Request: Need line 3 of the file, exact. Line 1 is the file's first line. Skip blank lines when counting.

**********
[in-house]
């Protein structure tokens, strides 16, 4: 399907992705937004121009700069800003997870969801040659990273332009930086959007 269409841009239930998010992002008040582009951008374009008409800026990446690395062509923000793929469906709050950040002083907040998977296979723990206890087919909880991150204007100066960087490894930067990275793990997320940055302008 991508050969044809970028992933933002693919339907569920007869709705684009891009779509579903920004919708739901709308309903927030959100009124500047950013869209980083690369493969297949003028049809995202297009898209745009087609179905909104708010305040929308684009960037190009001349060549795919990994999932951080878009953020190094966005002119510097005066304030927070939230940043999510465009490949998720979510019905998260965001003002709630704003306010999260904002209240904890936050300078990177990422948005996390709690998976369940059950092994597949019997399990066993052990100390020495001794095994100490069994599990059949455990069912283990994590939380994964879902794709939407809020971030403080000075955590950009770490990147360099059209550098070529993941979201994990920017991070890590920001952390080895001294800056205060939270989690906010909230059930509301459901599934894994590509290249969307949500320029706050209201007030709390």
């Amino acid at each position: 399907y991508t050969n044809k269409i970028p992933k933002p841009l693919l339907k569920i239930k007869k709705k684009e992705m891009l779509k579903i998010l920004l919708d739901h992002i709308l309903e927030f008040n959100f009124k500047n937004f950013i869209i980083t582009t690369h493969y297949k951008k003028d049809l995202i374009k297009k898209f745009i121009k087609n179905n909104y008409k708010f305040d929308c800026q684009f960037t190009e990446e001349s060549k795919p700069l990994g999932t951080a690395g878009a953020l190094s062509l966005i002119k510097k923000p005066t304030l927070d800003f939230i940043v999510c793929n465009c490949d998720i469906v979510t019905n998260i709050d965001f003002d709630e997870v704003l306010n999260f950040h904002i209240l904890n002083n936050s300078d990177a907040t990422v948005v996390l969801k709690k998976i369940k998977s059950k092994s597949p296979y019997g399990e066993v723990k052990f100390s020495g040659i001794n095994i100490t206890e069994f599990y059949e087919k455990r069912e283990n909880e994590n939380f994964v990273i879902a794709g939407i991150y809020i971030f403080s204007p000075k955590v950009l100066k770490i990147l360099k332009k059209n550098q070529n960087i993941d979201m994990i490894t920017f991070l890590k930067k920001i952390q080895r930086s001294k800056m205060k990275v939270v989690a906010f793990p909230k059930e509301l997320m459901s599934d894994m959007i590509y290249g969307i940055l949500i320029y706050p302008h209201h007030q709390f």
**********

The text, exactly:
């Amino acid at each position: 399907y991508t050969n044809k269409i970028p992933k933002p841009l693919l339907k569920i239930k007869k709705k684009e992705m891009l779509k579903i998010l920004l919708d739901h992002i709308l309903e927030f008040n959100f009124k500047n937004f950013i869209i980083t582009t690369h493969y297949k951008k003028d049809l995202i374009k297009k898209f745009i121009k087609n179905n909104y008409k708010f305040d929308c800026q684009f960037t190009e990446e001349s060549k795919p700069l990994g999932t951080a690395g878009a953020l190094s062509l966005i002119k510097k923000p005066t304030l927070d800003f939230i940043v999510c793929n465009c490949d998720i469906v979510t019905n998260i709050d965001f003002d709630e997870v704003l306010n999260f950040h904002i209240l904890n002083n936050s300078d990177a907040t990422v948005v996390l969801k709690k998976i369940k998977s059950k092994s597949p296979y019997g399990e066993v723990k052990f100390s020495g040659i001794n095994i100490t206890e069994f599990y059949e087919k455990r069912e283990n909880e994590n939380f994964v990273i879902a794709g939407i991150y809020i971030f403080s204007p000075k955590v950009l100066k770490i990147l360099k332009k059209n550098q070529n960087i993941d979201m994990i490894t920017f991070l890590k930067k920001i952390q080895r930086s001294k800056m205060k990275v939270v989690a906010f793990p909230k059930e509301l997320m459901s599934d894994m959007i590509y290249g969307i940055l949500i320029y706050p302008h209201h007030q709390f």